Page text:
Lawmakers Must Diversify Economy
When we talk about coal’s impact on the Mountain State economy, some are tempted to boil it down to a matter of the more than 13,000 West Virginia workers directly employed in coal mines. When you throw that number around, it does not seem as though coal should cast the shadow over our economy that it does. But it’s not that simple.
“The fact is, it’s still an important force in our state,” said John Deskins, director of the Bureau of Business and Economic Research in West Virginia University’s College of Business and Economics. “Even though the raw number of jobs associated with coal and coal-fired power generation are down, it still accounts for a lot of output. Those jobs are still very high-paying jobs, as far as jobs go that don’t require a college degree. They still have kind of a disproportionate impact on the economy.”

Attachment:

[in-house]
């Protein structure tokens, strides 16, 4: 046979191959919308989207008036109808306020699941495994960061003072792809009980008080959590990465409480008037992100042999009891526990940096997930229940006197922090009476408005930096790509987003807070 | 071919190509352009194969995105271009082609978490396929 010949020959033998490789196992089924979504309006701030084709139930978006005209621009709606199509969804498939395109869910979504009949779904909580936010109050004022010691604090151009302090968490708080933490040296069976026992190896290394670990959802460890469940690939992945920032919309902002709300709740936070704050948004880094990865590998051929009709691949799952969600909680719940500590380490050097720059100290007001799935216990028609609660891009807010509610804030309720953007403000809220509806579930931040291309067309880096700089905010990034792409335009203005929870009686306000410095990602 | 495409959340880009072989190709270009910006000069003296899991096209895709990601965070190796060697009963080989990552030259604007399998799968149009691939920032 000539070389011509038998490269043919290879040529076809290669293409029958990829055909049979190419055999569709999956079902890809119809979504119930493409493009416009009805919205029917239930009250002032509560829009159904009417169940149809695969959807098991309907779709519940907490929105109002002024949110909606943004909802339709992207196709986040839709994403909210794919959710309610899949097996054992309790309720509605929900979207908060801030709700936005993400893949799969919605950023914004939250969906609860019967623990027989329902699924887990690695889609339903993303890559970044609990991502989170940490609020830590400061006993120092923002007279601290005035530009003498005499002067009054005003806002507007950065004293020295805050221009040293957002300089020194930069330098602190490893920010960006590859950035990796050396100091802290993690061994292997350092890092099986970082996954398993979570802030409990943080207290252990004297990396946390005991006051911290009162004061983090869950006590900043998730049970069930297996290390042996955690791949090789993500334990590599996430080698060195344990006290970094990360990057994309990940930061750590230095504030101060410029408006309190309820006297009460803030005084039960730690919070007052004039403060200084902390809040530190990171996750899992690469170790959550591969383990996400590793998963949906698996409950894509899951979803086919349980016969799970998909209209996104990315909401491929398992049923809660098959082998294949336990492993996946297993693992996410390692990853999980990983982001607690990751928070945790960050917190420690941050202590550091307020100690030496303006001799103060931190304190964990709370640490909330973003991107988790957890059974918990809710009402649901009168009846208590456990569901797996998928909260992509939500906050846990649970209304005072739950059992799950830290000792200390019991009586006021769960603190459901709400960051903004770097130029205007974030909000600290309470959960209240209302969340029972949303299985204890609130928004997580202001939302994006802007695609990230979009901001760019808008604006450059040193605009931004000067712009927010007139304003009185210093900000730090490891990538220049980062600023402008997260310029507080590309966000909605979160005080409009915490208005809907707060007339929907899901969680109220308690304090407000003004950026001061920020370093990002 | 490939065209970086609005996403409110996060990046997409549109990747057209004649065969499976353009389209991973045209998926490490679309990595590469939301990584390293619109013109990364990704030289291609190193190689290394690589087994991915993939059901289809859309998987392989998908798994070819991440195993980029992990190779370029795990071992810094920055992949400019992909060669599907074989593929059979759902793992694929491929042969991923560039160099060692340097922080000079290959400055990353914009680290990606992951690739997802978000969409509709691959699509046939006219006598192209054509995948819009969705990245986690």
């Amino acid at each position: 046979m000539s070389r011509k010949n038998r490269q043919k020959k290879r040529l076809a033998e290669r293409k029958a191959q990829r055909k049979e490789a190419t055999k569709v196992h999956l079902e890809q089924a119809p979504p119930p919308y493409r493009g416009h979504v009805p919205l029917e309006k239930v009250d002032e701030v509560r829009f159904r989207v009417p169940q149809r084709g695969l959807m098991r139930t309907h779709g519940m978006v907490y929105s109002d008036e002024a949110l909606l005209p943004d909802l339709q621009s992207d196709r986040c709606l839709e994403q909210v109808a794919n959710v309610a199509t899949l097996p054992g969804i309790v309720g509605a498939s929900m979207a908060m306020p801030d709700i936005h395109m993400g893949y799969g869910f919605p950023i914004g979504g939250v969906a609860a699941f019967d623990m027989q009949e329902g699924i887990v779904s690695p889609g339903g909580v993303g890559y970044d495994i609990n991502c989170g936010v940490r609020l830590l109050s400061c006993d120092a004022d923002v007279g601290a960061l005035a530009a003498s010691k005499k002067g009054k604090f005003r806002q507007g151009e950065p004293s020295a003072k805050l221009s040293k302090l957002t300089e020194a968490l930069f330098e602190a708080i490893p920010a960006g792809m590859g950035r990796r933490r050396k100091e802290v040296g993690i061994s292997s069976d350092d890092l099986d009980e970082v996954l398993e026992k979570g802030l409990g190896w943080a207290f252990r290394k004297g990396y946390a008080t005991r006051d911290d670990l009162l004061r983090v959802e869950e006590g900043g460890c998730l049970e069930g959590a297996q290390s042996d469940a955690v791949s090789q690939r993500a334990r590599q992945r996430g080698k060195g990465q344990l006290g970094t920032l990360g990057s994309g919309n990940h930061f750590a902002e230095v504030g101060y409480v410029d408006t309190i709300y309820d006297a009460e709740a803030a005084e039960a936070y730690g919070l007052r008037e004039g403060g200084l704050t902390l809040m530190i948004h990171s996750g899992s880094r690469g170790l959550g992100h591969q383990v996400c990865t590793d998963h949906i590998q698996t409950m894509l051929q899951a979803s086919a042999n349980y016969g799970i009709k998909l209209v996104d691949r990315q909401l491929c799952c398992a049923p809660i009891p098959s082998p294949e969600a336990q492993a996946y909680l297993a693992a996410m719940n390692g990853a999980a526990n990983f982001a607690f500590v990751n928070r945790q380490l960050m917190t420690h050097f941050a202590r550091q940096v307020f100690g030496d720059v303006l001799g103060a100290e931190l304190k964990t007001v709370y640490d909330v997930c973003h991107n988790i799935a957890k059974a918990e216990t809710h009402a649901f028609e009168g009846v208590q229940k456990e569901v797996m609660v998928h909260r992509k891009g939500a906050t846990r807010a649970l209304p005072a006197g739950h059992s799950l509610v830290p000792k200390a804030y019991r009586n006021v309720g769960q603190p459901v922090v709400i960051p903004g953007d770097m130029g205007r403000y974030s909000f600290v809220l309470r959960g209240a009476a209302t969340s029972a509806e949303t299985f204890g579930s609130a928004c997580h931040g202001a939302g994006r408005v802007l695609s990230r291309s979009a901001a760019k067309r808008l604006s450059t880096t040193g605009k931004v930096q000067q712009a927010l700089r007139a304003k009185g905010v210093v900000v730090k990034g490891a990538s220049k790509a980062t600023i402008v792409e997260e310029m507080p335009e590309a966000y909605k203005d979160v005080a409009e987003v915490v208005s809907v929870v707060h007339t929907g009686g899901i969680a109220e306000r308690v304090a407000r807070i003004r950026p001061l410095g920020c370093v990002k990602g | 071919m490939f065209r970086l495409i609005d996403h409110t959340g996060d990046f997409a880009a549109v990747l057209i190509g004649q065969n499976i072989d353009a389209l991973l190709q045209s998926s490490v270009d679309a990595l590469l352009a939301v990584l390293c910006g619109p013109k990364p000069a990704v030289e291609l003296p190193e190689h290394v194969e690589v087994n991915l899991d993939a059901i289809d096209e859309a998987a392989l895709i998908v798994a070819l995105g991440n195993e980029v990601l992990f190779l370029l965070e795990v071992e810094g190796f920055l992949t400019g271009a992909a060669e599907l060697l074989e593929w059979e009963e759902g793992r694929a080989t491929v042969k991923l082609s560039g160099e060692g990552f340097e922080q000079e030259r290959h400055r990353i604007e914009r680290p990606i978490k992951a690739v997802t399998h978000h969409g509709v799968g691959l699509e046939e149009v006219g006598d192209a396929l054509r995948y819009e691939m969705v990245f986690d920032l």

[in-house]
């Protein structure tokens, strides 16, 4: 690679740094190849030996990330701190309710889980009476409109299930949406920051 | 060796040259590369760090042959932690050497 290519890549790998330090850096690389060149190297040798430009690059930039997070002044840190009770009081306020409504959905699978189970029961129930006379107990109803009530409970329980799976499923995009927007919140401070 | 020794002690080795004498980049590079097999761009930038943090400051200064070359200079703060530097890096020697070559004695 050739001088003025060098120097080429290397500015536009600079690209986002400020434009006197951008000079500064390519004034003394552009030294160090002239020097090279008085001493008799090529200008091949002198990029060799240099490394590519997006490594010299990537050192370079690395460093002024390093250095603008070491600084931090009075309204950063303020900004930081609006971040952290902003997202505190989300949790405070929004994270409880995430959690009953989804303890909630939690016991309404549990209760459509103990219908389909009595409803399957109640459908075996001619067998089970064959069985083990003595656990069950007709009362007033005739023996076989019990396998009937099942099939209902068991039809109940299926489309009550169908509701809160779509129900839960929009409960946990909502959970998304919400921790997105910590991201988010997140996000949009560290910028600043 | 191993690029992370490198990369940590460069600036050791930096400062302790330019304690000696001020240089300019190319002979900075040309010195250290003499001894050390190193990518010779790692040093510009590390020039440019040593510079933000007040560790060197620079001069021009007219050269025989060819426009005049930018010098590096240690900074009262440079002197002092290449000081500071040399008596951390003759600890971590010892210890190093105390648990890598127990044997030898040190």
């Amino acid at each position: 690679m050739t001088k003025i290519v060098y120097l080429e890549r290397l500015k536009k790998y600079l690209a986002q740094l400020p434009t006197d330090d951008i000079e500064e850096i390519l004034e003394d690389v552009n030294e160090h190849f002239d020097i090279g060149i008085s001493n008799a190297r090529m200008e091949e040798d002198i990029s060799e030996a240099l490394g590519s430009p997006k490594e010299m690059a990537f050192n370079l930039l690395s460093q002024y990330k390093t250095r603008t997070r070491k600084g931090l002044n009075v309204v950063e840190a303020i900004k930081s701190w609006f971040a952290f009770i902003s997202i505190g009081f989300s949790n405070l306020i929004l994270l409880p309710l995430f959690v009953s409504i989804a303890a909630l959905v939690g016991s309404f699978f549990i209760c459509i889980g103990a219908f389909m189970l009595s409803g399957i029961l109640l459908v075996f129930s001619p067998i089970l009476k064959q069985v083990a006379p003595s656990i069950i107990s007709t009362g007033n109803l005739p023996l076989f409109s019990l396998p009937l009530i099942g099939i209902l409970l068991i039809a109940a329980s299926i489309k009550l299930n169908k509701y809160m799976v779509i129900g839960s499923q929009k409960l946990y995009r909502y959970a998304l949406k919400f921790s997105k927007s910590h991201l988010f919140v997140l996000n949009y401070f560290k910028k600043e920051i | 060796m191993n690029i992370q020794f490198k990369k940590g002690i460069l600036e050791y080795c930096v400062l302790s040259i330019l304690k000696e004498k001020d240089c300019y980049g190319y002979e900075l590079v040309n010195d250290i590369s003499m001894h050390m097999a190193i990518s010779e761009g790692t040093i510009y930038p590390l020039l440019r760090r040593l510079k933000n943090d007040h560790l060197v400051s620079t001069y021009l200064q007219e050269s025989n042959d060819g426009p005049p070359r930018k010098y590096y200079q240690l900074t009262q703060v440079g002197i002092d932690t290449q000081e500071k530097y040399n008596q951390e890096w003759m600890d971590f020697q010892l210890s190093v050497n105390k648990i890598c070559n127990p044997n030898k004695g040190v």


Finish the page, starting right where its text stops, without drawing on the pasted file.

Deskins was speaking to a recent meeting of the West Virginia Coal Mining Institute and the West Virginia Coal Association. According to a report by WV News, he talked both about coal’s precipitous decline over the past 12 years or so, and the degree to which — despite that decline — coal still contributes to our state’s employment base, economic output and tax revenue.
Coal mining generated approximately $9.1 billion in total economic activity here and supported nearly 27,000 jobs with total employee compensation of $2.1 billion, in 2019, according to the report. Coal-fired power plants generated approximately $4.8 billion in total economic activity and supported nearly 7,000 jobs, in 2019.
It is understandable, then, that lawmakers want to fight for coal. But Deskins’ report should have them thinking a little differently. In talking about coal’s production and employment declines, he said “We’re all familiar with these trends.”
They aren’t reversing any time soon. Knowing how large an impact the transition away from coal will have on our state should inspire lawmakers to pull out the stops in terms of economic development, diversification and training to help those in coal jobs expand their options.